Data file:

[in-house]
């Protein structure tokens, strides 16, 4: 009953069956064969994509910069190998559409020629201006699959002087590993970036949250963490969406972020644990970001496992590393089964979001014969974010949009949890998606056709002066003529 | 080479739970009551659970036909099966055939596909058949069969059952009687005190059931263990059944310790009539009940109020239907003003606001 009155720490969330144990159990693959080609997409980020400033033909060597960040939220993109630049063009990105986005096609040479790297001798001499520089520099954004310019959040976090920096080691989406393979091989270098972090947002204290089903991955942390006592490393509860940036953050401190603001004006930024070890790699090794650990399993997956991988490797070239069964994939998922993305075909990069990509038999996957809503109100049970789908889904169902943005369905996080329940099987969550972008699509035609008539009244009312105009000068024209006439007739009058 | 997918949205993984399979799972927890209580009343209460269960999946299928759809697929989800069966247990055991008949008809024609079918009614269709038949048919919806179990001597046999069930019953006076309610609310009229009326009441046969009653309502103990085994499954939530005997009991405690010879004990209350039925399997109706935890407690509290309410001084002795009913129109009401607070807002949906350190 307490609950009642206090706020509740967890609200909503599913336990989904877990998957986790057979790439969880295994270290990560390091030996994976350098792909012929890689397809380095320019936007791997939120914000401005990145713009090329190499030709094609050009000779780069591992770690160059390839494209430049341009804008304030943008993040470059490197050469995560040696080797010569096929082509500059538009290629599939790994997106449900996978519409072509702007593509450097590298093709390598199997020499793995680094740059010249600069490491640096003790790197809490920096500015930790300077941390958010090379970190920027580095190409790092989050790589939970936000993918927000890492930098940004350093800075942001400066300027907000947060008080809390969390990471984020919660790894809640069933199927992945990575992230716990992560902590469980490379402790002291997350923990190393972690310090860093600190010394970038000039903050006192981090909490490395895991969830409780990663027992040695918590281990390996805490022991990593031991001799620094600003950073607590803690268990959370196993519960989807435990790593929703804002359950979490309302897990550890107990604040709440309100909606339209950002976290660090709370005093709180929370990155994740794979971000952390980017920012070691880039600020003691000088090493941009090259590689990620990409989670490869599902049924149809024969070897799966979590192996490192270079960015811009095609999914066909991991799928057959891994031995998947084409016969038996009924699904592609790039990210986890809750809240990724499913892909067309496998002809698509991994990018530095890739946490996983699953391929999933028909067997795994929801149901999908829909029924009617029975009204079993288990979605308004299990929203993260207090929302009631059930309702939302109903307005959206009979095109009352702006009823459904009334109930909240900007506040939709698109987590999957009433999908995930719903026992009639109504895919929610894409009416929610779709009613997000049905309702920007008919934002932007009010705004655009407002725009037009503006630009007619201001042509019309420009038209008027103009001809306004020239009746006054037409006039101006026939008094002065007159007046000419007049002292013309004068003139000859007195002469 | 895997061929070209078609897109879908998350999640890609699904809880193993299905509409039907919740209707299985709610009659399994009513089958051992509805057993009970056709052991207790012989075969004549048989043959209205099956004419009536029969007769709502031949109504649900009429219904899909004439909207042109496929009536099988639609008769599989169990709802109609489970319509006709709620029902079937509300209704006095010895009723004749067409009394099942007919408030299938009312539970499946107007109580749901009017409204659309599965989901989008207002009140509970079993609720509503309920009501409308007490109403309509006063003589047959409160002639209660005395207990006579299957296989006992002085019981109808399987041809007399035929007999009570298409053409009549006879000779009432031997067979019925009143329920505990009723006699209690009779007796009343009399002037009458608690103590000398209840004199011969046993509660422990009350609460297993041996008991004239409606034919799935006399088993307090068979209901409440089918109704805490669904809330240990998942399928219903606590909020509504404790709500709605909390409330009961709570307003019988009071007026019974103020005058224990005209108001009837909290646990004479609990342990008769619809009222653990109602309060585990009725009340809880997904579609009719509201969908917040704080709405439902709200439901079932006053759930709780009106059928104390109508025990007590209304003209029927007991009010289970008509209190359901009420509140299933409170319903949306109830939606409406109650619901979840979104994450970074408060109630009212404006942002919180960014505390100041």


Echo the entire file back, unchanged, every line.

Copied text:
[in-house]
């Protein structure tokens, strides 16, 4: 009953069956064969994509910069190998559409020629201006699959002087590993970036949250963490969406972020644990970001496992590393089964979001014969974010949009949890998606056709002066003529 | 080479739970009551659970036909099966055939596909058949069969059952009687005190059931263990059944310790009539009940109020239907003003606001 009155720490969330144990159990693959080609997409980020400033033909060597960040939220993109630049063009990105986005096609040479790297001798001499520089520099954004310019959040976090920096080691989406393979091989270098972090947002204290089903991955942390006592490393509860940036953050401190603001004006930024070890790699090794650990399993997956991988490797070239069964994939998922993305075909990069990509038999996957809503109100049970789908889904169902943005369905996080329940099987969550972008699509035609008539009244009312105009000068024209006439007739009058 | 997918949205993984399979799972927890209580009343209460269960999946299928759809697929989800069966247990055991008949008809024609079918009614269709038949048919919806179990001597046999069930019953006076309610609310009229009326009441046969009653309502103990085994499954939530005997009991405690010879004990209350039925399997109706935890407690509290309410001084002795009913129109009401607070807002949906350190 307490609950009642206090706020509740967890609200909503599913336990989904877990998957986790057979790439969880295994270290990560390091030996994976350098792909012929890689397809380095320019936007791997939120914000401005990145713009090329190499030709094609050009000779780069591992770690160059390839494209430049341009804008304030943008993040470059490197050469995560040696080797010569096929082509500059538009290629599939790994997106449900996978519409072509702007593509450097590298093709390598199997020499793995680094740059010249600069490491640096003790790197809490920096500015930790300077941390958010090379970190920027580095190409790092989050790589939970936000993918927000890492930098940004350093800075942001400066300027907000947060008080809390969390990471984020919660790894809640069933199927992945990575992230716990992560902590469980490379402790002291997350923990190393972690310090860093600190010394970038000039903050006192981090909490490395895991969830409780990663027992040695918590281990390996805490022991990593031991001799620094600003950073607590803690268990959370196993519960989807435990790593929703804002359950979490309302897990550890107990604040709440309100909606339209950002976290660090709370005093709180929370990155994740794979971000952390980017920012070691880039600020003691000088090493941009090259590689990620990409989670490869599902049924149809024969070897799966979590192996490192270079960015811009095609999914066909991991799928057959891994031995998947084409016969038996009924699904592609790039990210986890809750809240990724499913892909067309496998002809698509991994990018530095890739946490996983699953391929999933028909067997795994929801149901999908829909029924009617029975009204079993288990979605308004299990929203993260207090929302009631059930309702939302109903307005959206009979095109009352702006009823459904009334109930909240900007506040939709698109987590999957009433999908995930719903026992009639109504895919929610894409009416929610779709009613997000049905309702920007008919934002932007009010705004655009407002725009037009503006630009007619201001042509019309420009038209008027103009001809306004020239009746006054037409006039101006026939008094002065007159007046000419007049002292013309004068003139000859007195002469 | 895997061929070209078609897109879908998350999640890609699904809880193993299905509409039907919740209707299985709610009659399994009513089958051992509805057993009970056709052991207790012989075969004549048989043959209205099956004419009536029969007769709502031949109504649900009429219904899909004439909207042109496929009536099988639609008769599989169990709802109609489970319509006709709620029902079937509300209704006095010895009723004749067409009394099942007919408030299938009312539970499946107007109580749901009017409204659309599965989901989008207002009140509970079993609720509503309920009501409308007490109403309509006063003589047959409160002639209660005395207990006579299957296989006992002085019981109808399987041809007399035929007999009570298409053409009549006879000779009432031997067979019925009143329920505990009723006699209690009779007796009343009399002037009458608690103590000398209840004199011969046993509660422990009350609460297993041996008991004239409606034919799935006399088993307090068979209901409440089918109704805490669904809330240990998942399928219903606590909020509504404790709500709605909390409330009961709570307003019988009071007026019974103020005058224990005209108001009837909290646990004479609990342990008769619809009222653990109602309060585990009725009340809880997904579609009719509201969908917040704080709405439902709200439901079932006053759930709780009106059928104390109508025990007590209304003209029927007991009010289970008509209190359901009420509140299933409170319903949306109830939606409406109650619901979840979104994450970074408060109630009212404006942002919180960014505390100041």